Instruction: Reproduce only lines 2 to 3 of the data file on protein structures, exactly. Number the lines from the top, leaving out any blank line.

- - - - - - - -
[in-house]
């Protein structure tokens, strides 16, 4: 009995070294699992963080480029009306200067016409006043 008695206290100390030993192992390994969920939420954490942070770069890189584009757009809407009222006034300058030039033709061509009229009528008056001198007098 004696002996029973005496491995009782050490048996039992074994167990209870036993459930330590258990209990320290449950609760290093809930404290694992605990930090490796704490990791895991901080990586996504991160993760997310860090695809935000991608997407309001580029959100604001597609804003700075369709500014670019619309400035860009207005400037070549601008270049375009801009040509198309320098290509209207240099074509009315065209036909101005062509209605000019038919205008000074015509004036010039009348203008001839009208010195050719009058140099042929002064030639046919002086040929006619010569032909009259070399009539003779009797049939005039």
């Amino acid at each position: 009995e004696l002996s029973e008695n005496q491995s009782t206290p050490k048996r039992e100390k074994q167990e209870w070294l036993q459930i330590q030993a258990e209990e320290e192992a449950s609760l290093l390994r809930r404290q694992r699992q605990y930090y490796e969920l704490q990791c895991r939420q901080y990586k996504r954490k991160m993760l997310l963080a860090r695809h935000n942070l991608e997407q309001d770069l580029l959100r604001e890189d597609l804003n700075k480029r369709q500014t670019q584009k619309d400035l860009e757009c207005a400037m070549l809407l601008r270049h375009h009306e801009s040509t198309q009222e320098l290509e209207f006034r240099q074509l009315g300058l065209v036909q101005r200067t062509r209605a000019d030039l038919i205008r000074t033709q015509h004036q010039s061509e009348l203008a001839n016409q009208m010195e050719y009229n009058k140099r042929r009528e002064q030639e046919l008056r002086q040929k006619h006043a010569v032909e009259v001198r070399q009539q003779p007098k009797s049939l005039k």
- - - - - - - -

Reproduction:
């Protein structure tokens, strides 16, 4: 009995070294699992963080480029009306200067016409006043 008695206290100390030993192992390994969920939420954490942070770069890189584009757009809407009222006034300058030039033709061509009229009528008056001198007098 004696002996029973005496491995009782050490048996039992074994167990209870036993459930330590258990209990320290449950609760290093809930404290694992605990930090490796704490990791895991901080990586996504991160993760997310860090695809935000991608997407309001580029959100604001597609804003700075369709500014670019619309400035860009207005400037070549601008270049375009801009040509198309320098290509209207240099074509009315065209036909101005062509209605000019038919205008000074015509004036010039009348203008001839009208010195050719009058140099042929002064030639046919002086040929006619010569032909009259070399009539003779009797049939005039």
């Amino acid at each position: 009995e004696l002996s029973e008695n005496q491995s009782t206290p050490k048996r039992e100390k074994q167990e209870w070294l036993q459930i330590q030993a258990e209990e320290e192992a449950s609760l290093l390994r809930r404290q694992r699992q605990y930090y490796e969920l704490q990791c895991r939420q901080y990586k996504r954490k991160m993760l997310l963080a860090r695809h935000n942070l991608e997407q309001d770069l580029l959100r604001e890189d597609l804003n700075k480029r369709q500014t670019q584009k619309d400035l860009e757009c207005a400037m070549l809407l601008r270049h375009h009306e801009s040509t198309q009222e320098l290509e209207f006034r240099q074509l009315g300058l065209v036909q101005r200067t062509r209605a000019d030039l038919i205008r000074t033709q015509h004036q010039s061509e009348l203008a001839n016409q009208m010195e050719y009229n009058k140099r042929r009528e002064q030639e046919l008056r002086q040929k006619h006043a010569v032909e009259v001198r070399q009539q003779p007098k009797s049939l005039k």